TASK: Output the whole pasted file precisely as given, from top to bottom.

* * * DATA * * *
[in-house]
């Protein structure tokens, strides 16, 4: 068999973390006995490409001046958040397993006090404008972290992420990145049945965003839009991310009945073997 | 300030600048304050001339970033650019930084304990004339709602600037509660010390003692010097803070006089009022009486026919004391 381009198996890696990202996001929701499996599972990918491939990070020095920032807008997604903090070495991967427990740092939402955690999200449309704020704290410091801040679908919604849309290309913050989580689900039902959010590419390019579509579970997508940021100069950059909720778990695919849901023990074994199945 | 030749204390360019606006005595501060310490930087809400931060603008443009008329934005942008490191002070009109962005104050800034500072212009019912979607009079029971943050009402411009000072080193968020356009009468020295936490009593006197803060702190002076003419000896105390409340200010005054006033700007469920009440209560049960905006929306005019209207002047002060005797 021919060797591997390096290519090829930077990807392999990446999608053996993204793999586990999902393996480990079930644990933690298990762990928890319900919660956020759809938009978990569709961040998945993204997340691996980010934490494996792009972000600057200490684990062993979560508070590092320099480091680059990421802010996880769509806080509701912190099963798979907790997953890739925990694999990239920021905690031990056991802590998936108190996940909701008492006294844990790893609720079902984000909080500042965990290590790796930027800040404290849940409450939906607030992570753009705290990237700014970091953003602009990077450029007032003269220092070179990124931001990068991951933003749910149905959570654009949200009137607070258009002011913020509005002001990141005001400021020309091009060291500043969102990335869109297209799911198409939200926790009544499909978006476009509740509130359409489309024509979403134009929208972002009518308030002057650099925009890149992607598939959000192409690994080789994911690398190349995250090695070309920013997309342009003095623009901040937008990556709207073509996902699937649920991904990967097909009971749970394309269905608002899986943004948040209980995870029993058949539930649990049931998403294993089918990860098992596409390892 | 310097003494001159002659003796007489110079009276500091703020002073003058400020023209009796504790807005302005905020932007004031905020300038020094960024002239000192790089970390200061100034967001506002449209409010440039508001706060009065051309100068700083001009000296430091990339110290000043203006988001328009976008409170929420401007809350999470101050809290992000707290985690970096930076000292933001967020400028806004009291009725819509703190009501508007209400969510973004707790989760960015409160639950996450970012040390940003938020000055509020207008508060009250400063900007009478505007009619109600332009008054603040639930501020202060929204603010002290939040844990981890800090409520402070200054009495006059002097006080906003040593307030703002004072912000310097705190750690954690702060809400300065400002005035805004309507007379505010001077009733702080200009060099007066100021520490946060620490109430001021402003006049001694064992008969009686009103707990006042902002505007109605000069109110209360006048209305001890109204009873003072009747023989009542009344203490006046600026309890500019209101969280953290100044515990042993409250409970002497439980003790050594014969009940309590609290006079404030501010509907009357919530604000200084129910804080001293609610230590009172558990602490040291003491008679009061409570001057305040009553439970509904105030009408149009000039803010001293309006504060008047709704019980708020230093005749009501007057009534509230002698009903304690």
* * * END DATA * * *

[in-house]
């Protein structure tokens, strides 16, 4: 068999973390006995490409001046958040397993006090404008972290992420990145049945965003839009991310009945073997 | 300030600048304050001339970033650019930084304990004339709602600037509660010390003692010097803070006089009022009486026919004391 381009198996890696990202996001929701499996599972990918491939990070020095920032807008997604903090070495991967427990740092939402955690999200449309704020704290410091801040679908919604849309290309913050989580689900039902959010590419390019579509579970997508940021100069950059909720778990695919849901023990074994199945 | 030749204390360019606006005595501060310490930087809400931060603008443009008329934005942008490191002070009109962005104050800034500072212009019912979607009079029971943050009402411009000072080193968020356009009468020295936490009593006197803060702190002076003419000896105390409340200010005054006033700007469920009440209560049960905006929306005019209207002047002060005797 021919060797591997390096290519090829930077990807392999990446999608053996993204793999586990999902393996480990079930644990933690298990762990928890319900919660956020759809938009978990569709961040998945993204997340691996980010934490494996792009972000600057200490684990062993979560508070590092320099480091680059990421802010996880769509806080509701912190099963798979907790997953890739925990694999990239920021905690031990056991802590998936108190996940909701008492006294844990790893609720079902984000909080500042965990290590790796930027800040404290849940409450939906607030992570753009705290990237700014970091953003602009990077450029007032003269220092070179990124931001990068991951933003749910149905959570654009949200009137607070258009002011913020509005002001990141005001400021020309091009060291500043969102990335869109297209799911198409939200926790009544499909978006476009509740509130359409489309024509979403134009929208972002009518308030002057650099925009890149992607598939959000192409690994080789994911690398190349995250090695070309920013997309342009003095623009901040937008990556709207073509996902699937649920991904990967097909009971749970394309269905608002899986943004948040209980995870029993058949539930649990049931998403294993089918990860098992596409390892 | 310097003494001159002659003796007489110079009276500091703020002073003058400020023209009796504790807005302005905020932007004031905020300038020094960024002239000192790089970390200061100034967001506002449209409010440039508001706060009065051309100068700083001009000296430091990339110290000043203006988001328009976008409170929420401007809350999470101050809290992000707290985690970096930076000292933001967020400028806004009291009725819509703190009501508007209400969510973004707790989760960015409160639950996450970012040390940003938020000055509020207008508060009250400063900007009478505007009619109600332009008054603040639930501020202060929204603010002290939040844990981890800090409520402070200054009495006059002097006080906003040593307030703002004072912000310097705190750690954690702060809400300065400002005035805004309507007379505010001077009733702080200009060099007066100021520490946060620490109430001021402003006049001694064992008969009686009103707990006042902002505007109605000069109110209360006048209305001890109204009873003072009747023989009542009344203490006046600026309890500019209101969280953290100044515990042993409250409970002497439980003790050594014969009940309590609290006079404030501010509907009357919530604000200084129910804080001293609610230590009172558990602490040291003491008679009061409570001057305040009553439970509904105030009408149009000039803010001293309006504060008047709704019980708020230093005749009501007057009534509230002698009903304690």